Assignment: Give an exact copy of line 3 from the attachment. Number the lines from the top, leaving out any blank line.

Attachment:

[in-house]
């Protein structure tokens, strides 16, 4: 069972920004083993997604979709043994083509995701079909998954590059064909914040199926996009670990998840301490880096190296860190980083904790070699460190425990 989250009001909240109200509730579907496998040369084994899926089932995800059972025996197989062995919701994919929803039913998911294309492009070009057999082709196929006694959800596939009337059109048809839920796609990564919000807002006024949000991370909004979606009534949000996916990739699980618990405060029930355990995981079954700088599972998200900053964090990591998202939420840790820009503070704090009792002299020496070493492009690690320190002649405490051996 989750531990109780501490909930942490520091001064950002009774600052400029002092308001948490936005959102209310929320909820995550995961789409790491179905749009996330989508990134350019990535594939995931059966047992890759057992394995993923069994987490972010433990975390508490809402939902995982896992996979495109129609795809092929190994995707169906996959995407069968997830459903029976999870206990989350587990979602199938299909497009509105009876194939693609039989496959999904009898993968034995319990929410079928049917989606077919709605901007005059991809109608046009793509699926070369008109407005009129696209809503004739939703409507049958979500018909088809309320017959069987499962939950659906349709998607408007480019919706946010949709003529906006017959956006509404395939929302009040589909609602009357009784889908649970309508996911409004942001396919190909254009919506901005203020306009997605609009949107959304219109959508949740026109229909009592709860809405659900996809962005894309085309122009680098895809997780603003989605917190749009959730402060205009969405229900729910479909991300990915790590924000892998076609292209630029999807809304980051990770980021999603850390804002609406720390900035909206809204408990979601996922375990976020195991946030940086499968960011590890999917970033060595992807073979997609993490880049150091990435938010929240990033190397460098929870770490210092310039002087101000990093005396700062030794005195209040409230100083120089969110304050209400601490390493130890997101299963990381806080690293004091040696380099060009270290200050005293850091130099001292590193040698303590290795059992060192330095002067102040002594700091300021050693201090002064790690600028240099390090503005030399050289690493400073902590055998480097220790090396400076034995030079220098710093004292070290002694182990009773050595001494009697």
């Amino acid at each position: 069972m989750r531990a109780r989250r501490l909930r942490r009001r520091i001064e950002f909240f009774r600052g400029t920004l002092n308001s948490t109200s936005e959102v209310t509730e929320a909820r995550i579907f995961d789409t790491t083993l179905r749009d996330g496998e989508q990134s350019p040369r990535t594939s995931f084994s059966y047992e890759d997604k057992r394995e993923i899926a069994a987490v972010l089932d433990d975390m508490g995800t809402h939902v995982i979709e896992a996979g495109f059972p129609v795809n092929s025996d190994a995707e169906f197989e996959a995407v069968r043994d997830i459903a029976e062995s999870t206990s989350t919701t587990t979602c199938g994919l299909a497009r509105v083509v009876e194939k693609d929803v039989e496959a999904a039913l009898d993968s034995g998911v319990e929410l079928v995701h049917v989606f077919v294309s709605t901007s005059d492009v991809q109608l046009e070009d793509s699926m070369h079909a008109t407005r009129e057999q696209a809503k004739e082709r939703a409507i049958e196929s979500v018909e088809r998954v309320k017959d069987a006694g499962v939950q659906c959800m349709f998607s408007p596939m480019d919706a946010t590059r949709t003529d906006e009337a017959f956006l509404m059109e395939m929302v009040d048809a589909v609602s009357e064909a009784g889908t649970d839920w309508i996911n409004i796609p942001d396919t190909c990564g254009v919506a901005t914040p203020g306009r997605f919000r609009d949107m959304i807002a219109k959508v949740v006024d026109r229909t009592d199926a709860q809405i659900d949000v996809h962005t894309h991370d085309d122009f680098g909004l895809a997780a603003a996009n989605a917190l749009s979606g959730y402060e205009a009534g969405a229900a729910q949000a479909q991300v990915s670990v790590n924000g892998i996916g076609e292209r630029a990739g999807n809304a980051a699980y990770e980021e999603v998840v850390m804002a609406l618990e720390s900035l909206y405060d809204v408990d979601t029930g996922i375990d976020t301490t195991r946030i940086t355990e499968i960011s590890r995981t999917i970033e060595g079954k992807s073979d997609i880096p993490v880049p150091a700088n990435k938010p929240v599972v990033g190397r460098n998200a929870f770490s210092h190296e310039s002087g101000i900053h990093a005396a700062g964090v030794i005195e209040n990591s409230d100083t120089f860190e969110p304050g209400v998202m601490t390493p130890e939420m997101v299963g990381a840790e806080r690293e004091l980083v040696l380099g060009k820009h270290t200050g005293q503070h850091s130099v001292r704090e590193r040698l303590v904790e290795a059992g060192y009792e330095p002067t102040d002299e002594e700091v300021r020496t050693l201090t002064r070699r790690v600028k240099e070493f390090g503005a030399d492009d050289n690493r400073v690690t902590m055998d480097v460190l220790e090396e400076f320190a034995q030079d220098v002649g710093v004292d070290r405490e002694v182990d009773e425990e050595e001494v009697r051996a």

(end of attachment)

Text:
């Amino acid at each position: 069972m989750r531990a109780r989250r501490l909930r942490r009001r520091i001064e950002f909240f009774r600052g400029t920004l002092n308001s948490t109200s936005e959102v209310t509730e929320a909820r995550i579907f995961d789409t790491t083993l179905r749009d996330g496998e989508q990134s350019p040369r990535t594939s995931f084994s059966y047992e890759d997604k057992r394995e993923i899926a069994a987490v972010l089932d433990d975390m508490g995800t809402h939902v995982i979709e896992a996979g495109f059972p129609v795809n092929s025996d190994a995707e169906f197989e996959a995407v069968r043994d997830i459903a029976e062995s999870t206990s989350t919701t587990t979602c199938g994919l299909a497009r509105v083509v009876e194939k693609d929803v039989e496959a999904a039913l009898d993968s034995g998911v319990e929410l079928v995701h049917v989606f077919v294309s709605t901007s005059d492009v991809q109608l046009e070009d793509s699926m070369h079909a008109t407005r009129e057999q696209a809503k004739e082709r939703a409507i049958e196929s979500v018909e088809r998954v309320k017959d069987a006694g499962v939950q659906c959800m349709f998607s408007p596939m480019d919706a946010t590059r949709t003529d906006e009337a017959f956006l509404m059109e395939m929302v009040d048809a589909v609602s009357e064909a009784g889908t649970d839920w309508i996911n409004i796609p942001d396919t190909c990564g254009v919506a901005t914040p203020g306009r997605f919000r609009d949107m959304i807002a219109k959508v949740v006024d026109r229909t009592d199926a709860q809405i659900d949000v996809h962005t894309h991370d085309d122009f680098g909004l895809a997780a603003a996009n989605a917190l749009s979606g959730y402060e205009a009534g969405a229900a729910q949000a479909q991300v990915s670990v790590n924000g892998i996916g076609e292209r630029a990739g999807n809304a980051a699980y990770e980021e999603v998840v850390m804002a609406l618990e720390s900035l909206y405060d809204v408990d979601t029930g996922i375990d976020t301490t195991r946030i940086t355990e499968i960011s590890r995981t999917i970033e060595g079954k992807s073979d997609i880096p993490v880049p150091a700088n990435k938010p929240v599972v990033g190397r460098n998200a929870f770490s210092h190296e310039s002087g101000i900053h990093a005396a700062g964090v030794i005195e209040n990591s409230d100083t120089f860190e969110p304050g209400v998202m601490t390493p130890e939420m997101v299963g990381a840790e806080r690293e004091l980083v040696l380099g060009k820009h270290t200050g005293q503070h850091s130099v001292r704090e590193r040698l303590v904790e290795a059992g060192y009792e330095p002067t102040d002299e002594e700091v300021r020496t050693l201090t002064r070699r790690v600028k240099e070493f390090g503005a030399d492009d050289n690493r400073v690690t902590m055998d480097v460190l220790e090396e400076f320190a034995q030079d220098v002649g710093v004292d070290r405490e002694v182990d009773e425990e050595e001494v009697r051996a």